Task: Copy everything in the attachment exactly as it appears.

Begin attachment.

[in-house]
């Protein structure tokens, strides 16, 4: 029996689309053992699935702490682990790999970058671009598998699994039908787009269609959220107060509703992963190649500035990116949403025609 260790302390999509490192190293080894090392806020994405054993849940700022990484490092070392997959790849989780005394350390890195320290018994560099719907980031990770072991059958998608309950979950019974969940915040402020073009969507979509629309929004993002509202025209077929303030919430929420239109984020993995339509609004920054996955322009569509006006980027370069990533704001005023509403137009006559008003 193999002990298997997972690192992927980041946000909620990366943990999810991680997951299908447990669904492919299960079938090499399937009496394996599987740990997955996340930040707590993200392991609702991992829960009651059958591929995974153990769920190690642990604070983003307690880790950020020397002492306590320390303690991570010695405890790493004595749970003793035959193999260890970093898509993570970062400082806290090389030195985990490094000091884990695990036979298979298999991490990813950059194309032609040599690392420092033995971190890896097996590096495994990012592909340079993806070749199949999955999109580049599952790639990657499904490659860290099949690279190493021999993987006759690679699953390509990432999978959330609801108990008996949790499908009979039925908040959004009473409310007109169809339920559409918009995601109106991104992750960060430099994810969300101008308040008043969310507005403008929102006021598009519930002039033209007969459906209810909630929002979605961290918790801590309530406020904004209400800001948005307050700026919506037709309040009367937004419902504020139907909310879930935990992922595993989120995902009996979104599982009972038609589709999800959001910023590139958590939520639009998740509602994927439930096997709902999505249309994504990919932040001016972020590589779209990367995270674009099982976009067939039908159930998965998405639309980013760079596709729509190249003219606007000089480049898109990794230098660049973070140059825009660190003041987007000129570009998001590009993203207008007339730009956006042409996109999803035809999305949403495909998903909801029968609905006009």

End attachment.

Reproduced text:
[in-house]
């Protein structure tokens, strides 16, 4: 029996689309053992699935702490682990790999970058671009598998699994039908787009269609959220107060509703992963190649500035990116949403025609 260790302390999509490192190293080894090392806020994405054993849940700022990484490092070392997959790849989780005394350390890195320290018994560099719907980031990770072991059958998608309950979950019974969940915040402020073009969507979509629309929004993002509202025209077929303030919430929420239109984020993995339509609004920054996955322009569509006006980027370069990533704001005023509403137009006559008003 193999002990298997997972690192992927980041946000909620990366943990999810991680997951299908447990669904492919299960079938090499399937009496394996599987740990997955996340930040707590993200392991609702991992829960009651059958591929995974153990769920190690642990604070983003307690880790950020020397002492306590320390303690991570010695405890790493004595749970003793035959193999260890970093898509993570970062400082806290090389030195985990490094000091884990695990036979298979298999991490990813950059194309032609040599690392420092033995971190890896097996590096495994990012592909340079993806070749199949999955999109580049599952790639990657499904490659860290099949690279190493021999993987006759690679699953390509990432999978959330609801108990008996949790499908009979039925908040959004009473409310007109169809339920559409918009995601109106991104992750960060430099994810969300101008308040008043969310507005403008929102006021598009519930002039033209007969459906209810909630929002979605961290918790801590309530406020904004209400800001948005307050700026919506037709309040009367937004419902504020139907909310879930935990992922595993989120995902009996979104599982009972038609589709999800959001910023590139958590939520639009998740509602994927439930096997709902999505249309994504990919932040001016972020590589779209990367995270674009099982976009067939039908159930998965998405639309980013760079596709729509190249003219606007000089480049898109990794230098660049973070140059825009660190003041987007000129570009998001590009993203207008007339730009956006042409996109999803035809999305949403495909998903909801029968609905006009």